SMUD First in US to Change Efficiency Metric to “Avoided Carbon”

February 04, 2020 by Paul Shepard

The Sacramento Metropolitan Utility District (SMUD) board voted to change the metric by which it measures the progress of its energy efficiency investments, switching from energy savings to avoided carbon emissions, making it the first entity in the United States to do so. The change will enable SMUD’s energy efficiency programs to focus investments on those that reduce carbon emissions at the lowest possible cost to customers and clear the way for expanded investments in building electrification alongside traditional efficiency approaches.

“With carbon as our new measuring stick, helping our customers go all-electric will be as important as helping them use less energy,” said Rachel Huang, director of Energy Strategy, Research and Development. “Additionally, because this change encourages electrification, our customers will benefit from improved indoor air quality and reduced monthly energy bills.”

Under SMUD’s recently-adopted Integrated Resource Plan, building and transportation electrification are key strategies to achieve net zero carbon emissions by 2040. Switching to avoided carbon as a metric for energy efficiency investments aligns SMUD’s energy efficiency program with its net zero-carbon emissions goal.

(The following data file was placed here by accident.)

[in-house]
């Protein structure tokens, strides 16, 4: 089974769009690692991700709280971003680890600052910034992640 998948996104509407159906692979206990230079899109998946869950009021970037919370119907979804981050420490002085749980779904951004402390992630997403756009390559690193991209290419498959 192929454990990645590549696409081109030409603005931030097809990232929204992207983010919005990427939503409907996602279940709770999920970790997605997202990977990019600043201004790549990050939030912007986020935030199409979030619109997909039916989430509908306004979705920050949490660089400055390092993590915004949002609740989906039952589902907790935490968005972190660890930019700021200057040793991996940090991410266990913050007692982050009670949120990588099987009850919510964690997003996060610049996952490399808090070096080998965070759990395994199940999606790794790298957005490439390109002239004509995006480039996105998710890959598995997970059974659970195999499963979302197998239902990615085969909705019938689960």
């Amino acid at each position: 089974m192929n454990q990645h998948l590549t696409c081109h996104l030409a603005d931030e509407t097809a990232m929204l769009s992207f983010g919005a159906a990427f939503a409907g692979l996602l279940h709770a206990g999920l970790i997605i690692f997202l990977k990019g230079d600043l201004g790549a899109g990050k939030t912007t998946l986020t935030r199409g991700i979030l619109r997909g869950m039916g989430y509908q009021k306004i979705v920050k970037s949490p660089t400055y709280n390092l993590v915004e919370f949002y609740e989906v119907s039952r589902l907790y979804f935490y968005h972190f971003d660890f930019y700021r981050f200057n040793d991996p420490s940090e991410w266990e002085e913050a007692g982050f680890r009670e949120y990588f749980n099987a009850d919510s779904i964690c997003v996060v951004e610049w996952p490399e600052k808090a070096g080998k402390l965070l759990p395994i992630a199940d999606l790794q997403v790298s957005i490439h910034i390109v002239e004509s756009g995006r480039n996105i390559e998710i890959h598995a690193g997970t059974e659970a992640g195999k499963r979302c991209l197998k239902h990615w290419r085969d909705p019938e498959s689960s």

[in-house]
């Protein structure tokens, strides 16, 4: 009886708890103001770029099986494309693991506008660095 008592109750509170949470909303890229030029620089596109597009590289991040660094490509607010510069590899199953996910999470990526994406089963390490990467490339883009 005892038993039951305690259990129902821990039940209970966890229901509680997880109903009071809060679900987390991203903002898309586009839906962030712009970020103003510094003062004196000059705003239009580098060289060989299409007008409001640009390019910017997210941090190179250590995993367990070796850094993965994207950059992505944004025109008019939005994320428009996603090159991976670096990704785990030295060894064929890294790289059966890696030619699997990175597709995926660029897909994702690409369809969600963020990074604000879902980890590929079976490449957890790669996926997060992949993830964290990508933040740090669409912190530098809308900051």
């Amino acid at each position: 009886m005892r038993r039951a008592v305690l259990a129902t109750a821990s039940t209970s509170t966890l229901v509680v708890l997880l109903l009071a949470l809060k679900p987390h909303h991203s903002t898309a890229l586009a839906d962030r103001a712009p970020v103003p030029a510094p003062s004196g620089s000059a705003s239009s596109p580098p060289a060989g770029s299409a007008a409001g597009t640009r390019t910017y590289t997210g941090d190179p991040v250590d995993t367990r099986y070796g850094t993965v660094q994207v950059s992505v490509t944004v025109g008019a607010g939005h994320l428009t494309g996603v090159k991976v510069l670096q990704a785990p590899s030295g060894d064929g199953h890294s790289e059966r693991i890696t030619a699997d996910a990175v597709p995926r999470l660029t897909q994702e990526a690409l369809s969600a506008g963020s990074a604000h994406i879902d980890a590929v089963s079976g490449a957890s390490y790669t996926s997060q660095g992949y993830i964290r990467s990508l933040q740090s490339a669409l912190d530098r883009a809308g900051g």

Historically, helping customers use less electricity has been an effective way for SMUD to meet increasing electricity demand, manage peak demand and help customers save on their utility bills. With the growth in renewable energy supplies and the imperative to reduce carbon emissions, SMUD’s approach to energy efficiency has expanded, and the utility recently integrated building electrification into its energy efficiency programs to help customers take advantage of clean, renewable electricity supplies.

Building electrification involves switching from gas-powered appliances and heating/cooling systems to electric-powered heat pump water heaters, induction cook tops, HVAC heat pumps and other appliances. These systems are less expensive to operate, more energy efficient, and provide added health and safety benefits to customers.

For example, research shows that heat pumps are three to seven times more efficient than comparable natural gas-fired space and water heaters. SMUD estimates that within its service area, new homes will save $325 a year and existing homes $500 a year on average just by going all-electric.

“Building electrification is now a critical part of our energy efficiency program,” said Huang. “Electric appliances and heating systems are more efficient, and they have the added benefit of running on clean, renewable electricity.”

By incorporating electrification into the energy efficiency portfolio and shifting the metric to carbon, SMUD expects to more than double the environmental benefit of its programs and significantly improve customer benefits.